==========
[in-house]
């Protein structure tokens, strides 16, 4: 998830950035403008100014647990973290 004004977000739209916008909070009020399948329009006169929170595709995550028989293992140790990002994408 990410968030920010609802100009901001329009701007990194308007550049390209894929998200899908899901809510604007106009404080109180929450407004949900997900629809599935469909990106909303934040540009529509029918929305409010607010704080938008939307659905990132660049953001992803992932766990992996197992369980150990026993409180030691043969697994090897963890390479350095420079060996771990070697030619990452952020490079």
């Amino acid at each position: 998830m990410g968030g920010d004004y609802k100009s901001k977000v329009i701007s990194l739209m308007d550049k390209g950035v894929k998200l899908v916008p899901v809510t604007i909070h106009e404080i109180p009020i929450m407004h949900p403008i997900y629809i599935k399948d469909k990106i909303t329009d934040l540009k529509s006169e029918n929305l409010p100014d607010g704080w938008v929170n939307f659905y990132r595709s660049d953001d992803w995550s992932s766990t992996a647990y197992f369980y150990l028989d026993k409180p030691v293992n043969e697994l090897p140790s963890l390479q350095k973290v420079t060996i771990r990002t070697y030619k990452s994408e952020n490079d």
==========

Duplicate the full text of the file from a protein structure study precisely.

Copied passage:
[in-house]
């Protein structure tokens, strides 16, 4: 998830950035403008100014647990973290 004004977000739209916008909070009020399948329009006169929170595709995550028989293992140790990002994408 990410968030920010609802100009901001329009701007990194308007550049390209894929998200899908899901809510604007106009404080109180929450407004949900997900629809599935469909990106909303934040540009529509029918929305409010607010704080938008939307659905990132660049953001992803992932766990992996197992369980150990026993409180030691043969697994090897963890390479350095420079060996771990070697030619990452952020490079």
């Amino acid at each position: 998830m990410g968030g920010d004004y609802k100009s901001k977000v329009i701007s990194l739209m308007d550049k390209g950035v894929k998200l899908v916008p899901v809510t604007i909070h106009e404080i109180p009020i929450m407004h949900p403008i997900y629809i599935k399948d469909k990106i909303t329009d934040l540009k529509s006169e029918n929305l409010p100014d607010g704080w938008v929170n939307f659905y990132r595709s660049d953001d992803w995550s992932s766990t992996a647990y197992f369980y150990l028989d026993k409180p030691v293992n043969e697994l090897p140790s963890l390479q350095k973290v420079t060996i771990r990002t070697y030619k990452s994408e952020n490079d």